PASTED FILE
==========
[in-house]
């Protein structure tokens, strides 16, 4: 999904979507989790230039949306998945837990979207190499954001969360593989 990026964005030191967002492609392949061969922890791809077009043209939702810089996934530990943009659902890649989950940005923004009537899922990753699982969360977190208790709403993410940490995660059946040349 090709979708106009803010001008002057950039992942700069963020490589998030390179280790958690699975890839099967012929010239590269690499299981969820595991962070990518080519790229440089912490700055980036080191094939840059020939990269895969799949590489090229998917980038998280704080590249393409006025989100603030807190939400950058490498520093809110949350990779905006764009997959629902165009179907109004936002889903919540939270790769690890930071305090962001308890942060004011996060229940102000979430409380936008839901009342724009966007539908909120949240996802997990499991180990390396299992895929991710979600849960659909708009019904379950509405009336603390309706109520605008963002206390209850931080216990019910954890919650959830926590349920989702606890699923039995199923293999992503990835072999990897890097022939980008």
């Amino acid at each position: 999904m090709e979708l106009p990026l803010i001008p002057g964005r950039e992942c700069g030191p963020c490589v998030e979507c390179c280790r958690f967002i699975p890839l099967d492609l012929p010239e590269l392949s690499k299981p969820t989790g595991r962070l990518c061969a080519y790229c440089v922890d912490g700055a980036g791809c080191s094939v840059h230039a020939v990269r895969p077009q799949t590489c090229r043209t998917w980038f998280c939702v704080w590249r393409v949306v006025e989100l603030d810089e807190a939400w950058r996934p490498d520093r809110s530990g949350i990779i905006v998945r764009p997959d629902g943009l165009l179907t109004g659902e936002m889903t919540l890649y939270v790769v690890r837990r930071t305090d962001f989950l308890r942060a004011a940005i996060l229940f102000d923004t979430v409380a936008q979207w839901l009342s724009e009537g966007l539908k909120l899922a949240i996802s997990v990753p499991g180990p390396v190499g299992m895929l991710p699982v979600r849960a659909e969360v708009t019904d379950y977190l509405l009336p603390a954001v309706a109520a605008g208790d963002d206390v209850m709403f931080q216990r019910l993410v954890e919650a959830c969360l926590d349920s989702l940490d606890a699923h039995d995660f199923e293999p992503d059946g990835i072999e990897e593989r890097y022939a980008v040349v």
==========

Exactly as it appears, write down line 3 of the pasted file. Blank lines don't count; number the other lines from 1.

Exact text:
């Amino acid at each position: 999904m090709e979708l106009p990026l803010i001008p002057g964005r950039e992942c700069g030191p963020c490589v998030e979507c390179c280790r958690f967002i699975p890839l099967d492609l012929p010239e590269l392949s690499k299981p969820t989790g595991r962070l990518c061969a080519y790229c440089v922890d912490g700055a980036g791809c080191s094939v840059h230039a020939v990269r895969p077009q799949t590489c090229r043209t998917w980038f998280c939702v704080w590249r393409v949306v006025e989100l603030d810089e807190a939400w950058r996934p490498d520093r809110s530990g949350i990779i905006v998945r764009p997959d629902g943009l165009l179907t109004g659902e936002m889903t919540l890649y939270v790769v690890r837990r930071t305090d962001f989950l308890r942060a004011a940005i996060l229940f102000d923004t979430v409380a936008q979207w839901l009342s724009e009537g966007l539908k909120l899922a949240i996802s997990v990753p499991g180990p390396v190499g299992m895929l991710p699982v979600r849960a659909e969360v708009t019904d379950y977190l509405l009336p603390a954001v309706a109520a605008g208790d963002d206390v209850m709403f931080q216990r019910l993410v954890e919650a959830c969360l926590d349920s989702l940490d606890a699923h039995d995660f199923e293999p992503d059946g990835i072999e990897e593989r890097y022939a980008v040349v």